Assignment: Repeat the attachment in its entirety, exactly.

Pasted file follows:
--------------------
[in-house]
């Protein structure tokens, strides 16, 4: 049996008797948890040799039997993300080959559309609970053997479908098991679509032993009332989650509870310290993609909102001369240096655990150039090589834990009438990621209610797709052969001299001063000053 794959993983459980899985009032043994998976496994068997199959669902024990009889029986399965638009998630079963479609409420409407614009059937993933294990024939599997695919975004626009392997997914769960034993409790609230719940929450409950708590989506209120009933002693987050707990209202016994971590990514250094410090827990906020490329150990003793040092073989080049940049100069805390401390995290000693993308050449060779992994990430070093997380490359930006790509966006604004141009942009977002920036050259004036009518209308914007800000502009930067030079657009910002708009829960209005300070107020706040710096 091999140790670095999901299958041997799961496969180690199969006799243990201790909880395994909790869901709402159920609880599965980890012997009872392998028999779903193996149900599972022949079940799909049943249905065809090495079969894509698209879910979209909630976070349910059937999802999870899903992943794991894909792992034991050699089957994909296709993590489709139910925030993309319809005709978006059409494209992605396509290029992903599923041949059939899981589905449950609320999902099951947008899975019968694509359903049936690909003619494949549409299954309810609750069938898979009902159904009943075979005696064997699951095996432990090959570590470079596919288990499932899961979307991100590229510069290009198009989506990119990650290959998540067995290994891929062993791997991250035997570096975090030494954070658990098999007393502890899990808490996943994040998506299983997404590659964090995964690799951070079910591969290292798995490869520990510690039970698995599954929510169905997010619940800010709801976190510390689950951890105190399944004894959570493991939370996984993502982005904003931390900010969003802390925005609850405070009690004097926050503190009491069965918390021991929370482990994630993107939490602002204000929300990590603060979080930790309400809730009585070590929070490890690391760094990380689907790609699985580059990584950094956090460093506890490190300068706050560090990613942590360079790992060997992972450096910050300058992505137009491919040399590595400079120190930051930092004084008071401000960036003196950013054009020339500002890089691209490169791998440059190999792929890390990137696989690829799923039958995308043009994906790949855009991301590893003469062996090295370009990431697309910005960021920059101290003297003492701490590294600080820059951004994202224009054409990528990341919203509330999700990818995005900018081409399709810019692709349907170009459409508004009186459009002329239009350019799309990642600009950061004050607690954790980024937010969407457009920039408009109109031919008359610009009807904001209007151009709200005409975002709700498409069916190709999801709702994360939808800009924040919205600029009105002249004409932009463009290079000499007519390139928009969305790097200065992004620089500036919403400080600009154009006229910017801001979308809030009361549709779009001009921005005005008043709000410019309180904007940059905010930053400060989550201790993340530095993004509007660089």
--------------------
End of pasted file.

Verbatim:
[in-house]
């Protein structure tokens, strides 16, 4: 049996008797948890040799039997993300080959559309609970053997479908098991679509032993009332989650509870310290993609909102001369240096655990150039090589834990009438990621209610797709052969001299001063000053 794959993983459980899985009032043994998976496994068997199959669902024990009889029986399965638009998630079963479609409420409407614009059937993933294990024939599997695919975004626009392997997914769960034993409790609230719940929450409950708590989506209120009933002693987050707990209202016994971590990514250094410090827990906020490329150990003793040092073989080049940049100069805390401390995290000693993308050449060779992994990430070093997380490359930006790509966006604004141009942009977002920036050259004036009518209308914007800000502009930067030079657009910002708009829960209005300070107020706040710096 091999140790670095999901299958041997799961496969180690199969006799243990201790909880395994909790869901709402159920609880599965980890012997009872392998028999779903193996149900599972022949079940799909049943249905065809090495079969894509698209879910979209909630976070349910059937999802999870899903992943794991894909792992034991050699089957994909296709993590489709139910925030993309319809005709978006059409494209992605396509290029992903599923041949059939899981589905449950609320999902099951947008899975019968694509359903049936690909003619494949549409299954309810609750069938898979009902159904009943075979005696064997699951095996432990090959570590470079596919288990499932899961979307991100590229510069290009198009989506990119990650290959998540067995290994891929062993791997991250035997570096975090030494954070658990098999007393502890899990808490996943994040998506299983997404590659964090995964690799951070079910591969290292798995490869520990510690039970698995599954929510169905997010619940800010709801976190510390689950951890105190399944004894959570493991939370996984993502982005904003931390900010969003802390925005609850405070009690004097926050503190009491069965918390021991929370482990994630993107939490602002204000929300990590603060979080930790309400809730009585070590929070490890690391760094990380689907790609699985580059990584950094956090460093506890490190300068706050560090990613942590360079790992060997992972450096910050300058992505137009491919040399590595400079120190930051930092004084008071401000960036003196950013054009020339500002890089691209490169791998440059190999792929890390990137696989690829799923039958995308043009994906790949855009991301590893003469062996090295370009990431697309910005960021920059101290003297003492701490590294600080820059951004994202224009054409990528990341919203509330999700990818995005900018081409399709810019692709349907170009459409508004009186459009002329239009350019799309990642600009950061004050607690954790980024937010969407457009920039408009109109031919008359610009009807904001209007151009709200005409975002709700498409069916190709999801709702994360939808800009924040919205600029009105002249004409932009463009290079000499007519390139928009969305790097200065992004620089500036919403400080600009154009006229910017801001979308809030009361549709779009001009921005005005008043709000410019309180904007940059905010930053400060989550201790993340530095993004509007660089």